I voted for McPalin too, even though I supported McKinney financially to the end. For me it was my personal act of sedition. We are all responsible for our own vote. I don’t regret mine. It might have been the most satisfying vote I’ll ever cast.

  281. Gqmartinez and Shluey,

    How was Clinton a threat to the power structure? If you are right and sexism was only a means to and end, rather than the end, what about Clinton posed this threat? And What threat are we talking about?

    Is it about globalization? Corporate power? Is the fact that Obama is a corporate globalist the reason they wanted him? Is this why they won’t bail out Detriot? Is it the corporate globalists who are willing to plunge us into a depression so long as they can prosper in other venues of the world?

    If gender is not the htreat, what is it and why?

  282. Gxm, BB – we agree.

    Time to get going. Later, Conflucians!

  283. madamab — it’s an interesting concept that I’m sure will be debated some more. I don’t necessarily equate ‘guiding principles’ to political ideology.

  284. KendallJ; I never said Clinton was a threat to the power structure. I would appreciate it if people here would stop putting words in my mouth. Thanks.

    Donna Brazile, et al wanted Obama since 2004. Clinton was the biggest obstacle to them accomplishing their goal. They did anything, and everything to bring her down. That included sexist attacks. They wanted control of the Democrat Party. Obama was the tool they used to get it.


  285. But maybe I’m misunderstanding the “tipping point” equation

  286. Good night all. I’m heading to bed. Loved the lively discussion!

  287. I guess it’s a question of how much we’re committed to the outcome or the principle.

  288. Shluey,

    I wasn’t putting words in your mouth. I was responding with questions to both you and gqmartinez.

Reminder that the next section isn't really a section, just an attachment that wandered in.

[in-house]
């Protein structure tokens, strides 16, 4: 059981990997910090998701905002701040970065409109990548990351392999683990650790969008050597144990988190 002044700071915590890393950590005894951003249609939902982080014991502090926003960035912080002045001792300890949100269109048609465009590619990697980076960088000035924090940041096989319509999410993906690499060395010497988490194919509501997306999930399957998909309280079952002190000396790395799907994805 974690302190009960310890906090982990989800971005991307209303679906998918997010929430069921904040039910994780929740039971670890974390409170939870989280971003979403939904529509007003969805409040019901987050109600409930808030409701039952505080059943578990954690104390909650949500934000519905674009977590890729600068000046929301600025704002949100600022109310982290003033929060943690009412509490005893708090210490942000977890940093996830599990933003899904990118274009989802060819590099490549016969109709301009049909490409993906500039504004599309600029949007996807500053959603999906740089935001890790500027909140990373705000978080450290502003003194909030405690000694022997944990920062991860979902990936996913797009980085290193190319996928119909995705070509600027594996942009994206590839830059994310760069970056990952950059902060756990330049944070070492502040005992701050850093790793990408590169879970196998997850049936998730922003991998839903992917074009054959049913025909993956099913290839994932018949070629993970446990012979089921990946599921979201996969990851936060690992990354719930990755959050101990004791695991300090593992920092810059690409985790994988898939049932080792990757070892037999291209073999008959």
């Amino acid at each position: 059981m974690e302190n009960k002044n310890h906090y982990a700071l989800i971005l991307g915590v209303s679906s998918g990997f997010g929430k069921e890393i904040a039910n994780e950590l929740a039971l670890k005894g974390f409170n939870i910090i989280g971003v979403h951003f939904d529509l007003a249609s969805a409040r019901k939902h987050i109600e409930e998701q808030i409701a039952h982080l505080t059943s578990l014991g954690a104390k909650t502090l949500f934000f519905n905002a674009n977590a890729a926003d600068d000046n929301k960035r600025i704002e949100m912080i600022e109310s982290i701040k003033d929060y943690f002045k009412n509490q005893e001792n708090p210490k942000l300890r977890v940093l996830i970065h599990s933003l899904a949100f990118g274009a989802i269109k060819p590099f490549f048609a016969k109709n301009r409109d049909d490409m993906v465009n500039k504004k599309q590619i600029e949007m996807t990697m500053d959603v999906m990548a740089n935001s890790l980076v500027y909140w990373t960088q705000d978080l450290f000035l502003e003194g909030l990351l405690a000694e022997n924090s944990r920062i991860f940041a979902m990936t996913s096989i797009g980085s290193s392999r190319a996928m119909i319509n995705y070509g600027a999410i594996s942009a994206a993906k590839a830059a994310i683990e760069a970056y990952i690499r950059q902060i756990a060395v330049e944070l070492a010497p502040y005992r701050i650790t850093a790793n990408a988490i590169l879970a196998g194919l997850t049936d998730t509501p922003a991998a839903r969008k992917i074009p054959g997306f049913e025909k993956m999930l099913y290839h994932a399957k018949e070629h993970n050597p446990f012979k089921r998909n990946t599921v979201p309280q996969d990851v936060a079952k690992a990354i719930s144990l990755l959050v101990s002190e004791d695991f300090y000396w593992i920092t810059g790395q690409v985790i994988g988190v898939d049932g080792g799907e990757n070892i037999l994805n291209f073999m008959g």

It happened to gqmartinez who indicated that clinton was a threat and sexism was the means of taking her down. I am only asking, what was the threat?

  289. KendallJ,

    Congrats for getting on the radio show! That was you, wasn’t it? I didn’t understand about the treat part either. You’re not alone.

  290. Yes BostonBoomer, it was me!

    It was a great show and Marie C. was wonderfully thought prevolking.

    What threat other than feminine power did Hillary Clinton present? Still no one seems to have a definitive answer. Three black women in the DNC didn’t do this alone!

  291. Hillary was a “threat” to he whom the DNC and the corporate msm had anointed The One. And so was Sarah. Simple as that imho.

    You were really good on BTR, Kendall. I’m glad you were able to get on. 🙂

  292. p.s. – I have always adored Marie Coco and she sure didn’t disappoint tonight. Hoping she will become a regular on the show.

    I did find all the crap in the chatroom very distracting and feel it made those of us who come to listen & comment look bad. 👿

  293. Thanks SherryNC,

    I wonder if Hillary had a heads up on all the back stabbers. I remember listening in on a conference call back in the spring where Hillary Clinton was talking about the May 31st RBC meeting. She seemed to think at the time that her people would be given a fair hearing. And as we all know thay were not. I can only imagine how jarring this experience has been for her.

  294. I can’t speak to what gqm was talking about.

    I don’t know if you know about Leah Daughtry or not. She was Howard Dean’s chief of staff at the DNC, as well as the CEO of the convention. She is also a pentecostal minister who supports reparations, in addition to being a believer in Black Liberation Theology. It was Daughtry who ran the day to to affairs of the Democratic Party, not Howard Dean. She also served as Alexis Herman’s chief of staff when she was in President Clinton’s cabinet.

    I think there was a confluence of forces that came together over the past 4 years. There was the AA wing that wants the Democrat Party to essentially a black party. There were the anti-Clintons. There were the ultra-lefties. BO’s candidacy represented the nexus of where those separate interests met.

    When I was in Denver I was approached by a female Clinton pledged delegate. I was with a few other PUMAs. She was pretty nervous about talking to us. She made it clear people were being intimidated. She wouldn’t even let me photograph her. At one point she said that there was no way that HRC was going to get the nomination because Dean and Donna didn’t want her to have it. That was my instinct all along, and it has nothing to do with gender. It was politics, pure and simple.

    I’m telling you, if Clinton were a man, she still would have lost. The fix was in for BO. Hillary happened to be a woman.

    Some people have said to me they thought the DNC went with BO as a winning strategy. I don’t buy that as the polls clearly show HRC would have won the general for more handily than he did.